- Monday: Max effort Squat/Deadlift
- Wednesday: Max effort Bench
- Friday: Dynamic effort Squat/Deadlift
- Sunday: Dynamic effort Bench
One of the main ideas behind periodization in general is to avoid the dreaded overtraining: the body can’t handle loads above 90% for more than three to five weeks at a time before bad things will start to happen. The Westside solution is to cycle the ME lifts every to every third week. Of course, this is not done just to avoid overtraining, as variation is also the key to continual progress and is an essential part of injury prevention (not a good idea to keep grinding those joint from the same angle day after day).
In addition to main movements, the assistance exercises are also cycled. What exercises are picked and what the volume and resistance is depend on what weak points the lifter needs to work on. Exercises could be anything from Seated Cable Rows to Bicep curls.
Many methods used in bodybuilding to overload a muscle for better growth response are never used in powerlifting. Forced reps (where a partner eases the load to help you crank out more reps) deteriorate form and explosiveness, drop sets are simply not effective for building strength. Westsiders are more into overloading specific parts of a movement, which is accomplished mainly by the use of chains and rubber bands fastened to the bar. For example, attaching rubber bands from the base of the rack to the bar means that the movement gets progressively heavier the higher up the lifter gets, thus negating the better leverage at the top of the lift. Much the same effect is achieved with chains: heavy chains are fastened to the bar, which makes the load heavier the more chain leaves the ground. Another option is the use of weight releasers, which add weight to only the negative (eccentric) part of the lift on which more weight can be handled than in the positive (concentric) phase.
The use of chains and rubber bands is not restricted only to ME days, but can also be used on DE days. Three types of rubber bands are used at Westside: the strongest ones add up to 100 kg (220 pounds) at the top of the lift depending on how the bands are attached and how tall the lifter is (i.e. how long the range of motion is).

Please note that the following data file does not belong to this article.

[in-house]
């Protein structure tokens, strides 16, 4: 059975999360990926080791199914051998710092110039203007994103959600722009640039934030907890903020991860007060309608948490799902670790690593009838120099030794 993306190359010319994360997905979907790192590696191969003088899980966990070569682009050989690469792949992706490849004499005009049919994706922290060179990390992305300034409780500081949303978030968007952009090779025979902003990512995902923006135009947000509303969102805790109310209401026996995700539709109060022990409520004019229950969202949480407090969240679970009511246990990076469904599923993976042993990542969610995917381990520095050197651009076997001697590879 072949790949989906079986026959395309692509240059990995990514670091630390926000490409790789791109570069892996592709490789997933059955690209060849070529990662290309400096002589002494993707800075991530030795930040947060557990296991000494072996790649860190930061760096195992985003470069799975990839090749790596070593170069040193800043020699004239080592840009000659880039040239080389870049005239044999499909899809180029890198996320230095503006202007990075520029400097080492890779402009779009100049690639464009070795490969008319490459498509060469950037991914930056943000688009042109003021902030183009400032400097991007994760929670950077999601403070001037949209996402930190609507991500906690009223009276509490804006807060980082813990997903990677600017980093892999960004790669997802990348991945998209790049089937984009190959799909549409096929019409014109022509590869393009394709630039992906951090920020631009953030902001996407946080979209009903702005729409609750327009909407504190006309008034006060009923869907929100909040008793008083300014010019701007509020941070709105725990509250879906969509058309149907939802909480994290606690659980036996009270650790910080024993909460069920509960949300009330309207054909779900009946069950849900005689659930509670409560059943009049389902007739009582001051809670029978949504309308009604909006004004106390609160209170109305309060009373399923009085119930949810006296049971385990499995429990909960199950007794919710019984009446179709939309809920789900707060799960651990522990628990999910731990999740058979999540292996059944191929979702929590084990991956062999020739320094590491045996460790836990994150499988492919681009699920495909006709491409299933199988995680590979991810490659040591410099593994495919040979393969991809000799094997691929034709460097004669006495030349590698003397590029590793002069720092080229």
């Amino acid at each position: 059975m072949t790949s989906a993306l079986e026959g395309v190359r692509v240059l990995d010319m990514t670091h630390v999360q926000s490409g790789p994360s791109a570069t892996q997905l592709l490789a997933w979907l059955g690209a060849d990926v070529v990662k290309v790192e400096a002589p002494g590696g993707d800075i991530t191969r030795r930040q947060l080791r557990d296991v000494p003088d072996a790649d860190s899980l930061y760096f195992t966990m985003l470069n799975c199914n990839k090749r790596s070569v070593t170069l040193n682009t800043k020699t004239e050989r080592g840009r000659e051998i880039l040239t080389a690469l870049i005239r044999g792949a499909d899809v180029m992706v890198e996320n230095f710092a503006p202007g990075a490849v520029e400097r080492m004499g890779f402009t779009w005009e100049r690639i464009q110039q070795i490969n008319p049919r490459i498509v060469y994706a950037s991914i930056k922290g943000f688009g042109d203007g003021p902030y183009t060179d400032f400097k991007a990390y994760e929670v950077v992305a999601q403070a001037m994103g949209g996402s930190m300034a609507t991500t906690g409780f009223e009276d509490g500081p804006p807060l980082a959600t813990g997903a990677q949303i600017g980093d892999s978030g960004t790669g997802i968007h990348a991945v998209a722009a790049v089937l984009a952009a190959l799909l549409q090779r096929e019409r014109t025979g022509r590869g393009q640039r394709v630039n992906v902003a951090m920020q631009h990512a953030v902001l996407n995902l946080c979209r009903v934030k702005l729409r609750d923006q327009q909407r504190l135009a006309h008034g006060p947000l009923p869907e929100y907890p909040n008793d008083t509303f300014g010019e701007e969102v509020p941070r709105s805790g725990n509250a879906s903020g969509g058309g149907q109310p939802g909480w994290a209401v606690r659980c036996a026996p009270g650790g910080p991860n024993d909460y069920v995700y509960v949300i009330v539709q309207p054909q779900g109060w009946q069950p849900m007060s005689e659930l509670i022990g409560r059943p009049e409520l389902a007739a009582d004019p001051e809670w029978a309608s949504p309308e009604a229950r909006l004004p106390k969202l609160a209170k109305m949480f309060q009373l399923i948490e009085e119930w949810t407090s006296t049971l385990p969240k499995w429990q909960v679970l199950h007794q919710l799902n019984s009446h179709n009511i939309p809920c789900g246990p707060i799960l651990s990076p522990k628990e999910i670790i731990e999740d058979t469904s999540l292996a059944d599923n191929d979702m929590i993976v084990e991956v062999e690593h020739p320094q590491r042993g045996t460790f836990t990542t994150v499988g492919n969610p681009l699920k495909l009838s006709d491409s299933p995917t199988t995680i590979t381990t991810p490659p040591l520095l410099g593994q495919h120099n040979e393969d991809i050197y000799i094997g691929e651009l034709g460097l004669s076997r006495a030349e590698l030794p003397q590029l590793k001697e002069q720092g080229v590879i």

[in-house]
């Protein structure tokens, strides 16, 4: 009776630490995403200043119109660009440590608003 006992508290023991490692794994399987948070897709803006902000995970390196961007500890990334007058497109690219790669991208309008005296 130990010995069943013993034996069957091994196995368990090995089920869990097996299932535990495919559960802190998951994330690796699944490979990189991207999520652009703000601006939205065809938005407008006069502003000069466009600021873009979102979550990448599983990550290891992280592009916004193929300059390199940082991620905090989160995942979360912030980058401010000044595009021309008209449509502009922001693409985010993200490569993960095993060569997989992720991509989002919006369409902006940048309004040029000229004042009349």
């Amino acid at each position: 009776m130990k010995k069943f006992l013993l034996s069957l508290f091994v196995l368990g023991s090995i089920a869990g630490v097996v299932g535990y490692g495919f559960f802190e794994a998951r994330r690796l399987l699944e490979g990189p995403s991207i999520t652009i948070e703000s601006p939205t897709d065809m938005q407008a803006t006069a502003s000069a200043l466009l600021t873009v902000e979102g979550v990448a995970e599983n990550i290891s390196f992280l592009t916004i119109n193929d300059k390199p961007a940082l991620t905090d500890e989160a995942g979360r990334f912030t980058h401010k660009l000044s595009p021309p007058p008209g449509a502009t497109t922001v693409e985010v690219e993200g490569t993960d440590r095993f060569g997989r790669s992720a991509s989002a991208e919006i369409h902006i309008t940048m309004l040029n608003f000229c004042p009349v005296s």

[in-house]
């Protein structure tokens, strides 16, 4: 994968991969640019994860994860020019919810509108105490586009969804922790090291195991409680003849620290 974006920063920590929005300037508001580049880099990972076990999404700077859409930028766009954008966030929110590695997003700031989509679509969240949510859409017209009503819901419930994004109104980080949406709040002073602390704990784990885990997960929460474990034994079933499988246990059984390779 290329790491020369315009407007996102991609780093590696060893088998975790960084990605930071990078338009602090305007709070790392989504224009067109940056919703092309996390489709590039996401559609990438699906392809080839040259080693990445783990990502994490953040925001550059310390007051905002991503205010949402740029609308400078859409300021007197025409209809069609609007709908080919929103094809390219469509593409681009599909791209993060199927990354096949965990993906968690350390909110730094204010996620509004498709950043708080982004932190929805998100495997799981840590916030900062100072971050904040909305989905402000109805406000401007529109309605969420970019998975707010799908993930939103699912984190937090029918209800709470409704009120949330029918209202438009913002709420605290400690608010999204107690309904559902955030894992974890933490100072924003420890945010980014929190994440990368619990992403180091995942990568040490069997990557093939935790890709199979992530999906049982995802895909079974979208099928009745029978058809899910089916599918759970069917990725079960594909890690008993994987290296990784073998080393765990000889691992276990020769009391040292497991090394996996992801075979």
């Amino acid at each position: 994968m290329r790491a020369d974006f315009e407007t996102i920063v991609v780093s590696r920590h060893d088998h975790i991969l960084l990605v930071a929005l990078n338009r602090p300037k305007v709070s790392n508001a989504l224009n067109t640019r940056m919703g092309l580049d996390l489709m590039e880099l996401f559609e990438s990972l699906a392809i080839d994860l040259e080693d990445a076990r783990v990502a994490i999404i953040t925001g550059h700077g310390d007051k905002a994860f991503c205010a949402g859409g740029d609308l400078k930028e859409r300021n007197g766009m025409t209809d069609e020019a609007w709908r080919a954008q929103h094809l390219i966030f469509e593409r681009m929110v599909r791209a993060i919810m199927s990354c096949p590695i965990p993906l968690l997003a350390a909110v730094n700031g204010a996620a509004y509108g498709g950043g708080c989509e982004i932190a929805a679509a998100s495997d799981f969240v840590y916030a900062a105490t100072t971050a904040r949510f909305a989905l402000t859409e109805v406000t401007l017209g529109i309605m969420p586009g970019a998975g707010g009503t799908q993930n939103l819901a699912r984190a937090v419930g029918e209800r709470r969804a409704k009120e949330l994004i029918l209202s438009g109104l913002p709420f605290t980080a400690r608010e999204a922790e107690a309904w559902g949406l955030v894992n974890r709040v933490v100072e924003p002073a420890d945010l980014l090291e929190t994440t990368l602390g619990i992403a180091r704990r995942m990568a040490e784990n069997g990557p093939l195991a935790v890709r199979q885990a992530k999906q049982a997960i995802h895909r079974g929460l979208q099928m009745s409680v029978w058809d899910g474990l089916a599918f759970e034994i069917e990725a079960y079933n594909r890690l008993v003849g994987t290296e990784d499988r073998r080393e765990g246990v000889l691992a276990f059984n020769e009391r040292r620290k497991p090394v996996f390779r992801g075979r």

Intensity boosters won’t be an issue for me at this stage of the training, but I expect to have a lot to say about them later when I’m experienced enough to try them.
Monday: Max effort Squat/Deadlift
1. ME exercise working the muscles used in the squat and deadlift: generally some type of good morning, could also be box squats with different bars or some kind of deadlifts.
2. Supplemental exercises for the trunk (such as abs, obliques or lower back)
Wednesday: Max effort Bench
1. ME exercise working the muscles used in the bench: benches with different grip widths, partials, board presses, floor presses, benches with rubber bands or chains…
2. Supplemental exercises as needed for the lats, triceps, and shoulders
Friday: Dynamic effort Squat/Deadlift
1. Box squats off low, parallel or high boxes as needed: always 8 sets of 2 reps.
2. Supplementary exercises as needed for the trunk
Sunday: Dynamic effort Bench
1. Bench press, often with different grip widths: usually 8 sets of 3 reps each.
2. Supplementary exercises as needed for the lats, triceps and shoulders
Closing the nutshell
The above should be a decent bare-bones introduction to the system. More meat will be added as I progress through the system and attain a deeper understanding of how things work. After all, that is the point of this blog.
Westside Barbell: Homepage of the club, where bios, equipment and articles can be found.
Westside Barbell style: Good introduction to the Westside protocol by Westsider Dave Tate (for those of you who missed the link on Wednesday).
Powerlifting Westside Style: Another introductory article to Westside training by Adam Mackinnon.
Getting Schooled Westside Style: A first-hand account of a squat day at Westside. Highly recommended.